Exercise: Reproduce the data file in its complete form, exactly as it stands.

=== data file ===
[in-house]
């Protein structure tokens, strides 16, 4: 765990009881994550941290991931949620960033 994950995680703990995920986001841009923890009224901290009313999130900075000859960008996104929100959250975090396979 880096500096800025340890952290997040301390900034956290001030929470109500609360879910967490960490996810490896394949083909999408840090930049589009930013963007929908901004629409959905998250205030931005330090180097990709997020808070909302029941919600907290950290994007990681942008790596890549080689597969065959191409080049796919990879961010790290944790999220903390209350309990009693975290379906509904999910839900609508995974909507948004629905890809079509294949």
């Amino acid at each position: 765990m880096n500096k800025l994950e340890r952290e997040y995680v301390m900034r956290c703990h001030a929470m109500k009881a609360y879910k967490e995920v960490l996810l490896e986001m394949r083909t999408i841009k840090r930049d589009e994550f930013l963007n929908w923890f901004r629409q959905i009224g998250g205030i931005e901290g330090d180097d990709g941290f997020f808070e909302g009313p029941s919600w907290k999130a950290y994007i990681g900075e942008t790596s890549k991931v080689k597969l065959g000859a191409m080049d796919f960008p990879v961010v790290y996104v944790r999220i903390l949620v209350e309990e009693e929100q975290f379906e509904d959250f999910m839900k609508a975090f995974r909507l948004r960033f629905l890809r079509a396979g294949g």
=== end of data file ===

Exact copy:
[in-house]
């Protein structure tokens, strides 16, 4: 765990009881994550941290991931949620960033 994950995680703990995920986001841009923890009224901290009313999130900075000859960008996104929100959250975090396979 880096500096800025340890952290997040301390900034956290001030929470109500609360879910967490960490996810490896394949083909999408840090930049589009930013963007929908901004629409959905998250205030931005330090180097990709997020808070909302029941919600907290950290994007990681942008790596890549080689597969065959191409080049796919990879961010790290944790999220903390209350309990009693975290379906509904999910839900609508995974909507948004629905890809079509294949």
């Amino acid at each position: 765990m880096n500096k800025l994950e340890r952290e997040y995680v301390m900034r956290c703990h001030a929470m109500k009881a609360y879910k967490e995920v960490l996810l490896e986001m394949r083909t999408i841009k840090r930049d589009e994550f930013l963007n929908w923890f901004r629409q959905i009224g998250g205030i931005e901290g330090d180097d990709g941290f997020f808070e909302g009313p029941s919600w907290k999130a950290y994007i990681g900075e942008t790596s890549k991931v080689k597969l065959g000859a191409m080049d796919f960008p990879v961010v790290y996104v944790r999220i903390l949620v209350e309990e009693e929100q975290f379906e509904d959250f999910m839900k609508a975090f995974r909507l948004r960033f629905l890809r079509a396979g294949g």